Covid cases in many countries are hitting their peak since the start of the pandemic including the United States. However, the fatality rate has been mostly stagnant over the past few months indicating that the new omicron variant is more transmissible but less deadly. Data from British health officials support this argument as the country reported that the “people with Omicron are less likely to need hospitalization.” Thus, as the waves of Omicron cases pass, vaccination increases around the globe and Covid oral treatment pills get mass-produced, the Covid-19 pandemic will likely only be of a minor threat by the end of 2022 unleashing the pent-up travel demand benefiting Airbnb. WHO chief Tedros Adhanom Ghebreyesus made a statement reiterating that Covid-19 has a chance to end in 2022. Therefore, I believe 2022 will prove to be a period of exploding growth for Airbnb.
Airbnb’s financial health shown on the balance sheet is great. The company has about $6 billion in cash with about $13.6 billion in total assets while the company had total liability of about $9.1 billion putting its total asset to liability ratio (L/A) at about 67%. The company also had long-term debt of about $2 billion; however, I believe this is manageable since the company’s cash pile is three times greater. Further, because the company has been showing sporadic profitability depending on the time of the year, I believe Airbnb is nearing a period of time where they are constantly reporting profits; therefore, I believe that the current financial health is strong, and it is capable of supporting Airbnb throughout its operations.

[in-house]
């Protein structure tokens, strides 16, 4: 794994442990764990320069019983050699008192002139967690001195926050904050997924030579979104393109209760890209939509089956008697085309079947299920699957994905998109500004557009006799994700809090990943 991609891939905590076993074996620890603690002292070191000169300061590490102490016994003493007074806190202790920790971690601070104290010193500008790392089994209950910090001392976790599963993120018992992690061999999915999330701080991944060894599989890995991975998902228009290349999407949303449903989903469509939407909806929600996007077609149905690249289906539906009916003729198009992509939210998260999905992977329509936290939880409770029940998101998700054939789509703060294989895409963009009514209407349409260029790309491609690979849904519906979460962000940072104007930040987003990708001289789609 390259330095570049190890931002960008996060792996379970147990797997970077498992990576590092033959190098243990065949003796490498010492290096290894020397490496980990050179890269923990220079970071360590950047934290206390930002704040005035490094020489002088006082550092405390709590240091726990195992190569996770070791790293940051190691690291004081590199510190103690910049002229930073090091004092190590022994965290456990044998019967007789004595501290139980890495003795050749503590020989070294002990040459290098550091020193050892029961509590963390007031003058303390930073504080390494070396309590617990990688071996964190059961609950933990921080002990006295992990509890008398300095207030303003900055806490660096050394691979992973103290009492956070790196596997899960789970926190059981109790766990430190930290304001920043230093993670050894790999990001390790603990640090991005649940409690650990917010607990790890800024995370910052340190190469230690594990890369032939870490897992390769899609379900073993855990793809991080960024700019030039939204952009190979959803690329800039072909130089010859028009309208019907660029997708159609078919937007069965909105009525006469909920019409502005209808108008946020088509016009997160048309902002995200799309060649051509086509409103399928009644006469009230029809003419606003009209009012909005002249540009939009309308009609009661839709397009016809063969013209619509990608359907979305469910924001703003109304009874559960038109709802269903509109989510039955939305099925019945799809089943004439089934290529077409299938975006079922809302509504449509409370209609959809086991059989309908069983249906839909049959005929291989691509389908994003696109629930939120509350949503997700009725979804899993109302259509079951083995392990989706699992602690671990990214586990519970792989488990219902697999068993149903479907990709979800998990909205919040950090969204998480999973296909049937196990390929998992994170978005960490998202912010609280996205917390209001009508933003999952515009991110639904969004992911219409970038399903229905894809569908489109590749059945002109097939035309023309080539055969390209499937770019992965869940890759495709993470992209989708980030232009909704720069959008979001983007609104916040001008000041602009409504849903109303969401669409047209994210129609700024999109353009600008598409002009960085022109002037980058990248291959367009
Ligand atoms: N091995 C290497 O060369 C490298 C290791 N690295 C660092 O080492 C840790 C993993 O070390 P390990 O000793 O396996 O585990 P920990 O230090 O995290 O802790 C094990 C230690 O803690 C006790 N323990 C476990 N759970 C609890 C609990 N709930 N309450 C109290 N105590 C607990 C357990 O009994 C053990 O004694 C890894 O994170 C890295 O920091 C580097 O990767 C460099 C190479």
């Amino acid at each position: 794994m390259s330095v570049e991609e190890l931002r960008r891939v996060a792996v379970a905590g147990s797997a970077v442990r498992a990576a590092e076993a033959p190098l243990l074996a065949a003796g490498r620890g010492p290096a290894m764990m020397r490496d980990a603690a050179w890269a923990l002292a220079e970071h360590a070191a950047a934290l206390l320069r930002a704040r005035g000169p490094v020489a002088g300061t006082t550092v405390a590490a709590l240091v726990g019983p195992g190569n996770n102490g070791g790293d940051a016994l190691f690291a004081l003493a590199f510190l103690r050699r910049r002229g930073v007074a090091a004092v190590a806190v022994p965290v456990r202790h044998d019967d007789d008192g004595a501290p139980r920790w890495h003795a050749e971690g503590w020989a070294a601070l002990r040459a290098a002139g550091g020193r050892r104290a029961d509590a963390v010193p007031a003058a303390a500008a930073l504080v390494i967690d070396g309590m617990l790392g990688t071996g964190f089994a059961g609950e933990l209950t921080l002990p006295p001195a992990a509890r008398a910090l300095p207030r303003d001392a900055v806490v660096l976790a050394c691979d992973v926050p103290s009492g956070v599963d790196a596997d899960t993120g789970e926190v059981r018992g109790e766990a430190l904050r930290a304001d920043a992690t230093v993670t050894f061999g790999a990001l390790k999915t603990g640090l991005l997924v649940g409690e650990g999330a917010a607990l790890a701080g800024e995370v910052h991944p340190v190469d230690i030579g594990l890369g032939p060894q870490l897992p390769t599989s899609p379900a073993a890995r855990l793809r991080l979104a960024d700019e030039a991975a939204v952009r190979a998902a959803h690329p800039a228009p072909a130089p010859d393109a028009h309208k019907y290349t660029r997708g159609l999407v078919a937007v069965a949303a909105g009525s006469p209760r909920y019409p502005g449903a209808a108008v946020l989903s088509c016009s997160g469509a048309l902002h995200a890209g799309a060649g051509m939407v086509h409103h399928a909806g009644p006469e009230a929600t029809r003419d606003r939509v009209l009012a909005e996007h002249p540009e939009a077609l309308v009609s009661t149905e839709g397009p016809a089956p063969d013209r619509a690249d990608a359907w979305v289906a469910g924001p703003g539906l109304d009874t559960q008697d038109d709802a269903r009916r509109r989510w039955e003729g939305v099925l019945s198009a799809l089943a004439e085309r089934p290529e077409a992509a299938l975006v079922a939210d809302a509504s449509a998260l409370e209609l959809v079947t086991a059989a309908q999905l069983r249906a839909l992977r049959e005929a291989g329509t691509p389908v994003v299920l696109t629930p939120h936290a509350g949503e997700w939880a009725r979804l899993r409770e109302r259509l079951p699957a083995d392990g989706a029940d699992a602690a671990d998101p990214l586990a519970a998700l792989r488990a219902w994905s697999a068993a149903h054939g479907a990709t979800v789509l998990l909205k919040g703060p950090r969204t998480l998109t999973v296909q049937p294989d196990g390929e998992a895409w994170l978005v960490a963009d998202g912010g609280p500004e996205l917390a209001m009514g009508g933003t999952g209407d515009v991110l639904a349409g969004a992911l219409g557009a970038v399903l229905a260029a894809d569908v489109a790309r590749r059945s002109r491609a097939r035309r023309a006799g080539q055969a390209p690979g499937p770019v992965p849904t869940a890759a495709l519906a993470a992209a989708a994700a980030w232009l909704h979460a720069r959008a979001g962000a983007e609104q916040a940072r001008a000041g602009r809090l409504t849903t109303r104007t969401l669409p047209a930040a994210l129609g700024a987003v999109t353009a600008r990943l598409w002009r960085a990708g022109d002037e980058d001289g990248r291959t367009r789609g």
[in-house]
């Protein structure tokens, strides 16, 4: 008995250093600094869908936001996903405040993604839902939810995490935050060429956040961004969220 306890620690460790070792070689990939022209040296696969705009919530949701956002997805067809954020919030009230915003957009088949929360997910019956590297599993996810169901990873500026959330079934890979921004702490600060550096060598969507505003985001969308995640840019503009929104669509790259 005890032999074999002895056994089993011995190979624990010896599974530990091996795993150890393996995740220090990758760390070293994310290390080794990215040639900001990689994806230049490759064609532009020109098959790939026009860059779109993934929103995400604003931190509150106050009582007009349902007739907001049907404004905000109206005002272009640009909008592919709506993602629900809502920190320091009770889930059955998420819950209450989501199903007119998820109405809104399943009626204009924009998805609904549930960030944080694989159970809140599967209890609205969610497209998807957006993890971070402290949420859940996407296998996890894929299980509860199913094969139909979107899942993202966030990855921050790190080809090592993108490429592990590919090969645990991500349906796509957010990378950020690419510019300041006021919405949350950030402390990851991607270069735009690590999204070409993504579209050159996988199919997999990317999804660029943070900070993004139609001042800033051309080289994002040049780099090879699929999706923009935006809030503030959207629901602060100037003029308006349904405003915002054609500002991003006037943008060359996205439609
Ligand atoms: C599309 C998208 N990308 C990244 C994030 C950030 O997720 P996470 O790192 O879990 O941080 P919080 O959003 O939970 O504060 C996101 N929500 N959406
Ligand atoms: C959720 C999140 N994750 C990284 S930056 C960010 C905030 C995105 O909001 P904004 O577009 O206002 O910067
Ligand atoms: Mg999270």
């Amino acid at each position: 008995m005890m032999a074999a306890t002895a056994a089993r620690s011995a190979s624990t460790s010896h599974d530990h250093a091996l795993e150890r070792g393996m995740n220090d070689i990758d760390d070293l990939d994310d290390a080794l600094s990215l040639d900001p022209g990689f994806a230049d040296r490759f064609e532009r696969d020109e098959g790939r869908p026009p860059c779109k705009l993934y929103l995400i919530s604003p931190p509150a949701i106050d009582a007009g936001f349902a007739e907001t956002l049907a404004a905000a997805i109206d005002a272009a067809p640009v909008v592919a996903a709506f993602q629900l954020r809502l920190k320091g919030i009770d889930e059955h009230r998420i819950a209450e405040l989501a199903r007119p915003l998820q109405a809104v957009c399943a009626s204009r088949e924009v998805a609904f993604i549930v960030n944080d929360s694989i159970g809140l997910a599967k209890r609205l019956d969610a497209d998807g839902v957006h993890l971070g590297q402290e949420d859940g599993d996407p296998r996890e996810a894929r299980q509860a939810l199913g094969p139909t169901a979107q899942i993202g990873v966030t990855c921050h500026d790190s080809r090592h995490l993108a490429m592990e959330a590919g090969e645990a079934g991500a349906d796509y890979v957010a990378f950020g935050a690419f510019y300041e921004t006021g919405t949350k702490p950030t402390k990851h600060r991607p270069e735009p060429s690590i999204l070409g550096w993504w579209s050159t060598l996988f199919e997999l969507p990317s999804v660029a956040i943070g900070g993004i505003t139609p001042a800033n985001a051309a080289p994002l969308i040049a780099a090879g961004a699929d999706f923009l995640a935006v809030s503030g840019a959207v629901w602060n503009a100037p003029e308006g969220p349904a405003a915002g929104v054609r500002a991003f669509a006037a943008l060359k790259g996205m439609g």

The biggest risk to my bullish thesis is the valuation and the underlying macroeconomic trends. Airbnb may have a great business and great fundamentals; however, it is followed by a high valuation.
Airbnb is worth about $100 billion with a price to sales ratio of about 30, and although the company sporadically reports net income. In 2021 Q3, Airbnb reported $834 million in net income while previous quarters in 2021 had a net loss. This was due to a robust summer season, so for the time being, Airbnb’s profitability may depend on the time of the year. Therefore, until the company’s valuation shows consolidation, the biggest risk to my bullish thesis on the company will be a high valuation.
High valuation is an even bigger concern today because Airbnb is not yet profitable while the Federal Reserve is expected to raise rates. Tapering is expected to finish early by March, and the first-rate hikes are expected to start in March ending the easy monetary policy, which will most likely damage Airbnb going forward.
Airbnb has a unique story, and the idea of renting a home away from home is picking up creating a new travel revolution. The underlying trend of this longer-term travel supported by the wave and the persistent trend of remote work is creating a great bullish thesis. Further, the company’s dominant position in the market followed by the potential end to the Covid restrictions releasing pent-up travel demand makes Airbnb a buy. However, as tapering ends and rates are expected to rise, investors should keep a watch on the company’s valuation before making an investment decision.
This article was written by
Disclosure: I/we have no stock, option or similar derivative position in any of the companies mentioned, but may initiate a beneficial Long position through a purchase of the stock, or the purchase of call options or similar derivatives in ABNB over the next 72 hours. I wrote this article myself, and it expresses my own opinions. I am not receiving compensation for it (other than from Seeking Alpha). I have no business relationship with any company whose stock is mentioned in this article.